More often than not, the National Venture Capital Association finds itself playing defense on the public policy front. In this regard, we are regularly put in the position to advocate against ill-conceived proposals that threaten to harm entrepreneurship and innovation in the United States.
Every day we strive to stop legislators, regulators and standard setters from making policy choices that are problematic to the venture capital economic growth engine. And while there is no shortage of troubling policies to be addressed this year, there also exists a set of policies that the NVCA is very much for as it relates to maintaining U.S. competitiveness. Here, we get to play offense, and the opportunities abound for the venture capital community to partner with the government in the name of progress and innovation.
As the global economic leader, our position has always been challenged by countries nipping at our heels. These threats are becoming more real as several factors are converging to create a viable scenario in which our competitive position could erode over the next decade. Discretionary dollars available for basic research are limited as other national priorities, such as the war in Iraq and social security reform, take precedence. On the education front, foreign doctoral students matriculating in the U.S. are either being sent home or are choosing to return post graduation because visas are not readily available. At grade levels, U.S. schoolchildren continue to be less interested in math and sciences. While today these issues may appear less urgent than others, ignoring them will produce dire consequences come 2020 when we will face a drought of human capital and, subsequently, a void of innovation on our own soil.
We can be aggressive on several fronts to protect our global position.
Jump Start Basic R&D
Our leadership in industries such as computers and telecommunications can be attributed to decisions made 30 years ago when the government poured precious federal dollars into basic research and development in these areas. That funding not only helped to jump start the research process, but it also attracted talent to these sectors, creating exponential value. The recent doubling in the National Institute of Health budget has resulted in similar advances. Yet basic R&D funding is a discretionary budget item and government attention to this area has been waning. We must fight for every dollar.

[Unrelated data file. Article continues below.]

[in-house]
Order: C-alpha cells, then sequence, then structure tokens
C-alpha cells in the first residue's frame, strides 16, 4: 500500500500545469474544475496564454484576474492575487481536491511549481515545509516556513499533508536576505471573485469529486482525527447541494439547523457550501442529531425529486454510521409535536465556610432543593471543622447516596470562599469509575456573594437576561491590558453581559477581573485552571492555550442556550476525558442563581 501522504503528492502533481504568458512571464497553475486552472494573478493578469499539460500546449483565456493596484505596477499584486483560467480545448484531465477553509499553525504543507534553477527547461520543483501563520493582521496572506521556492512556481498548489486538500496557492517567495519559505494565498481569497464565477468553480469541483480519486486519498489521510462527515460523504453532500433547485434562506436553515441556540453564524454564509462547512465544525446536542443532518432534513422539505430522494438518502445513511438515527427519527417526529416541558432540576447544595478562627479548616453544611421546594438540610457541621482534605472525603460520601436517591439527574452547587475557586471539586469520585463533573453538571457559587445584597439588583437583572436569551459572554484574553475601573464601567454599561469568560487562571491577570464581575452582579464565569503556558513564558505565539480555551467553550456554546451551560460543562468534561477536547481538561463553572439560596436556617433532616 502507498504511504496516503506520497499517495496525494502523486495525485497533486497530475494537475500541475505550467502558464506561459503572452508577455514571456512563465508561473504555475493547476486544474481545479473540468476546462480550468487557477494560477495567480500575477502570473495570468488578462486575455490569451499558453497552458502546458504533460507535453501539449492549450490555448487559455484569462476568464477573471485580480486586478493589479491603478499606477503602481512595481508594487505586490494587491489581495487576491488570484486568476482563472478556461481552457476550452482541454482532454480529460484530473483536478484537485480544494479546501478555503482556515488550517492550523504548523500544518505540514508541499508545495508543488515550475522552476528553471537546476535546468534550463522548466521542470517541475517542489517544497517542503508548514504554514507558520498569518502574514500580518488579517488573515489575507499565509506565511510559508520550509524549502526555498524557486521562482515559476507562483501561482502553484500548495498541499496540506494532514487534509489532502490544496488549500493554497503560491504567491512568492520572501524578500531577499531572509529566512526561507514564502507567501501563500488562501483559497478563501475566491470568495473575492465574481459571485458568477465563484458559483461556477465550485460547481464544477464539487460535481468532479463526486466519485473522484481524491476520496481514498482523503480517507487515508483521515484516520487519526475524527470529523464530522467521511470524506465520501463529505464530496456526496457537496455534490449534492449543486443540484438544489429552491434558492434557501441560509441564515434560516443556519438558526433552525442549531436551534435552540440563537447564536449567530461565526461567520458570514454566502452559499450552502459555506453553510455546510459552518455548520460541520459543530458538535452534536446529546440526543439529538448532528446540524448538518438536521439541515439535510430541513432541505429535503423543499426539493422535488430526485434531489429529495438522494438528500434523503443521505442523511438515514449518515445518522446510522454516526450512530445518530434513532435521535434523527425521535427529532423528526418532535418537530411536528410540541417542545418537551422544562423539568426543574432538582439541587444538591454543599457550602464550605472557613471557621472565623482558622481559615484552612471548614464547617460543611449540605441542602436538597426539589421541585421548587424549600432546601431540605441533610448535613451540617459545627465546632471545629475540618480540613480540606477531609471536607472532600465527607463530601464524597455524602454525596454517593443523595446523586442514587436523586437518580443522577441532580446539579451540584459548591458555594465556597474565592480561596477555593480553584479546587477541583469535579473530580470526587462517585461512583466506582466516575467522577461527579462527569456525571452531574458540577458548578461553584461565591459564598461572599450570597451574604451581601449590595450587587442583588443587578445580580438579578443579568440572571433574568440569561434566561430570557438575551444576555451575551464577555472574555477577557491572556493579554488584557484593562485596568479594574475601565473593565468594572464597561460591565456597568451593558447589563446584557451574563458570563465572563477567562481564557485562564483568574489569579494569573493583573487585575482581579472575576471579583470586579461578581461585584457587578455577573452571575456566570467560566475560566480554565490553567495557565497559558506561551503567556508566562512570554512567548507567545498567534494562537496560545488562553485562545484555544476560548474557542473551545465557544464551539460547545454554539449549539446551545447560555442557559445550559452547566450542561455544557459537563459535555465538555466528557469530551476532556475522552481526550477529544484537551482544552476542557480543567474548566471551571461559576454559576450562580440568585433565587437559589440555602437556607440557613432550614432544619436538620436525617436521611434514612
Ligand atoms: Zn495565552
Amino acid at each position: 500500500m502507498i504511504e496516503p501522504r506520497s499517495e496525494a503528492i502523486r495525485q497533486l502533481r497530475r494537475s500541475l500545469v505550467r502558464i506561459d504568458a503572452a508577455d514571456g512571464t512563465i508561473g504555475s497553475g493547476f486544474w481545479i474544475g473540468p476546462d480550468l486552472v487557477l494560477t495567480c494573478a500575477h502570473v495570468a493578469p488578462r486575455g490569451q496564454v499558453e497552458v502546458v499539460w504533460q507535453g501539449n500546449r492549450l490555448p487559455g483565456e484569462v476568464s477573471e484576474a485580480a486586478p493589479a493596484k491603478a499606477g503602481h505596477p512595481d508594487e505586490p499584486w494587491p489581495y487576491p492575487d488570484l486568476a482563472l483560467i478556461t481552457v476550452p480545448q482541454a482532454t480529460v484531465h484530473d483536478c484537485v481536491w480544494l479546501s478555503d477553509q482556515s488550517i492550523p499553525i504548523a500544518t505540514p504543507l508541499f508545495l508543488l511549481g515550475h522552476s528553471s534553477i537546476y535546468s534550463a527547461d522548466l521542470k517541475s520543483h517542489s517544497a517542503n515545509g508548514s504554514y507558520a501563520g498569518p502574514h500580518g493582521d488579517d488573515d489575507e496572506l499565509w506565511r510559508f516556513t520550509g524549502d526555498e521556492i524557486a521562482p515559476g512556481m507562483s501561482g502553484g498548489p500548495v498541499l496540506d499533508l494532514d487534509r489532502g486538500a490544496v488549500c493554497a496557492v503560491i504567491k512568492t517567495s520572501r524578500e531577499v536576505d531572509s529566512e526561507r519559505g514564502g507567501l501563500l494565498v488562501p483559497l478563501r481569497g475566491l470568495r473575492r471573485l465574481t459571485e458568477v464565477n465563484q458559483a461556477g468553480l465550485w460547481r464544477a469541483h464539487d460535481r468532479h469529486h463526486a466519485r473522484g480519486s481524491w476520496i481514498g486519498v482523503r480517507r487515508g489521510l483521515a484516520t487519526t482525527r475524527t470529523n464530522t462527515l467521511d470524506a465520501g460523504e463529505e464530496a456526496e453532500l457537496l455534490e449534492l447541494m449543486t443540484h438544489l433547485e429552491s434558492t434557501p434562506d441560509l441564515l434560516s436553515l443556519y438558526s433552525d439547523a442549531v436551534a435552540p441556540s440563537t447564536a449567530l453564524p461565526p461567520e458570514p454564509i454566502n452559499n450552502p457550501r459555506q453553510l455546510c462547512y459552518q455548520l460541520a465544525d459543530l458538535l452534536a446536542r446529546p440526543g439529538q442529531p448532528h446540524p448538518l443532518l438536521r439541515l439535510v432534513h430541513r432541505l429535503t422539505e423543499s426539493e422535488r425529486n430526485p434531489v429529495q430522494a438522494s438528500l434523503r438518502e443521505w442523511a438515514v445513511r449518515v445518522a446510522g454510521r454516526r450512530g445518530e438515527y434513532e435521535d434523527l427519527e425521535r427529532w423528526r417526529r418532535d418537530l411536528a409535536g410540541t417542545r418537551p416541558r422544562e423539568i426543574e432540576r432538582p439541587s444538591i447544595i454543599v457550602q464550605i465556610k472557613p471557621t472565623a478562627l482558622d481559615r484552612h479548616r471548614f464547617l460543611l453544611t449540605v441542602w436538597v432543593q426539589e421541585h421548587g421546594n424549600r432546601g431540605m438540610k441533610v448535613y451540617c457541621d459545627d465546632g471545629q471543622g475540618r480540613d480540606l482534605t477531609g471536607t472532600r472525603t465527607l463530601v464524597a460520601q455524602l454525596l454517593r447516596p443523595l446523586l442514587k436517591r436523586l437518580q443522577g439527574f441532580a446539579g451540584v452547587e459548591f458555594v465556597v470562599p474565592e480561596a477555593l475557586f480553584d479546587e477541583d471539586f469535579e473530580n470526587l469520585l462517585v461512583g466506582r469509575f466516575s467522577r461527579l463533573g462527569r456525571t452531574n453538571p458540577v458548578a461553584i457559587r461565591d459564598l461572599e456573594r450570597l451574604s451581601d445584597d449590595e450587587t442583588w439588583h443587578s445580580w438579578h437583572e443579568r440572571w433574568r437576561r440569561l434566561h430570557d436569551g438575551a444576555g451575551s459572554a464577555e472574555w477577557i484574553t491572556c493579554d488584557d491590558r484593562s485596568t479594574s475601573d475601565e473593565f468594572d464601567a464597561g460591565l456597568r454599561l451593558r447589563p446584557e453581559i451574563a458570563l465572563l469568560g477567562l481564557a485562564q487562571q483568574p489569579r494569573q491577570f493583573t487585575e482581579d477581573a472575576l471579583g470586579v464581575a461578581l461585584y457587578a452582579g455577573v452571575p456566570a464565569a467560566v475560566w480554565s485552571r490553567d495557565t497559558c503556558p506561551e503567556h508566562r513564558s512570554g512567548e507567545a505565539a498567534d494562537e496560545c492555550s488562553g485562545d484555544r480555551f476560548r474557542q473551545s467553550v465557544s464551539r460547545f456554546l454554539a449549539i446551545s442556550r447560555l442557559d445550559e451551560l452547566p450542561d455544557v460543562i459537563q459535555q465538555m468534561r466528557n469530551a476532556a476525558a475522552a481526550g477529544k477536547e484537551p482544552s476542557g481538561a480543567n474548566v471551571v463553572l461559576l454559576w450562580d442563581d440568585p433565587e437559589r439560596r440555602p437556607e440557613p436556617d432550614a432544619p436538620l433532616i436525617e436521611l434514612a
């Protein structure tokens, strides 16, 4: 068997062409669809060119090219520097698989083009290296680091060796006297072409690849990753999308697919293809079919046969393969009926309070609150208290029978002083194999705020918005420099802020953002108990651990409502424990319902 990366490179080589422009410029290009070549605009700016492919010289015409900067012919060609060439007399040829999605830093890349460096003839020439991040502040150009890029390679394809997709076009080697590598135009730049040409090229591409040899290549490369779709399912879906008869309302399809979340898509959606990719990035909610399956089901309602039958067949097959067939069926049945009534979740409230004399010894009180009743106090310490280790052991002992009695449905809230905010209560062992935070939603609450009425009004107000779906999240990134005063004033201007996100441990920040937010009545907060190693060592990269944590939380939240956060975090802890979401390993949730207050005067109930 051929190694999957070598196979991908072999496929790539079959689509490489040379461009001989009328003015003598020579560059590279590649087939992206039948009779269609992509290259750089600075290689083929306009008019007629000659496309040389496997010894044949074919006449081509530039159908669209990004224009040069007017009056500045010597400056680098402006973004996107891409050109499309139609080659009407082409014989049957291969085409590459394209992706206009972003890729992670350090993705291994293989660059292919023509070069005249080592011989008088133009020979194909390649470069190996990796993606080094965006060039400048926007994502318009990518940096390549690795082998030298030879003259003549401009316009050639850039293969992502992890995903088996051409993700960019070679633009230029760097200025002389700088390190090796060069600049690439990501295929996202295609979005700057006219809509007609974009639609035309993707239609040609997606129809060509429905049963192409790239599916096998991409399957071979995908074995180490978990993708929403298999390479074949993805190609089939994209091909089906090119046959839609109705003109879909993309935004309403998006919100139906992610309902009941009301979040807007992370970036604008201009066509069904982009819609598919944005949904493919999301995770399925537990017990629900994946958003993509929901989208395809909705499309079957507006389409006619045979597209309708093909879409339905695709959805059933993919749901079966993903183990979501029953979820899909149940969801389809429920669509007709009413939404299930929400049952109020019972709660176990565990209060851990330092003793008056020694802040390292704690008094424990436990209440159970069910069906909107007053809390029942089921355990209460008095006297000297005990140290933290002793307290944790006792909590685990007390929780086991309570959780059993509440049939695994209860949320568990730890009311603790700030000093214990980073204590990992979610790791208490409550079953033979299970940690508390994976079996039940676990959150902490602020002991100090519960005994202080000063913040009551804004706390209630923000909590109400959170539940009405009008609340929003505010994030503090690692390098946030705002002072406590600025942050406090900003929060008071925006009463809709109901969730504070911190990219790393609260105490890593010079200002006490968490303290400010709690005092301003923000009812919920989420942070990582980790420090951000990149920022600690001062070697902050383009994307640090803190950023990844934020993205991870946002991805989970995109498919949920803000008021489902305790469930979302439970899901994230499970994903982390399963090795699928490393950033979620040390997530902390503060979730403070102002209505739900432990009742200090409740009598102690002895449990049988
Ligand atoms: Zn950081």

Help Small Businesses
The most successful U.S. companies-the largest creators of economic value-started small. And while venture capital plays a critical role in the funding and nurturing of these emerging companies, the industry cannot fully support every startup worthy of financial backing. Yet, together with the government, we can cover a great deal of ground. Federal programs, such as the Small Business Investment Company initiative, which fund industry sectors and geographical regions outside the traditional venture capital arena, are worthy of support. The continuation of the Small Business Innovative Research grants to young companies is also critical. Even those businesses that receive venture capital must be considered for these monies as they are equally as deserving of federal dollars and, in many cases, can bring life-saving technologies to market faster with these grants.
Retain Best & Brightest
The outsourcing of high-tech U.S. jobs is a reflection of a deeper rooted problem: We are not developing enough leaders in math, science and engineering, and those that come to this country to be educated in these areas are now leaving in droves. The latter issue comes down, in large part, to immigration reform. The government understands the problem-recently instituting a stopgap measure allowing 20,000 more graduate students to apply for H-1b Visas when the 2005 cap was already reached in October of 2004. This issue will only become more prevalent as the technology community rebounds from the recession and the demand for a skilled workforce increases. In an era when we must be highly vigilant about whom we let into our country, we must be careful not to close our doors to honorable, leading thinkers who can innovate here in the U.S.
We must continue to feed our industry with new ideas, fresh talent and small companies that will grow and contribute to the U.S. economic engine. Just as our economy will wane without healthy venture investment, venture capital, in turn, would wither without government support of the pro-active programs that feed us. The game is ours to lose.
Mark Heesen is President of the National Venture Capital Association. He may be reached at firstname.lastname@example.org.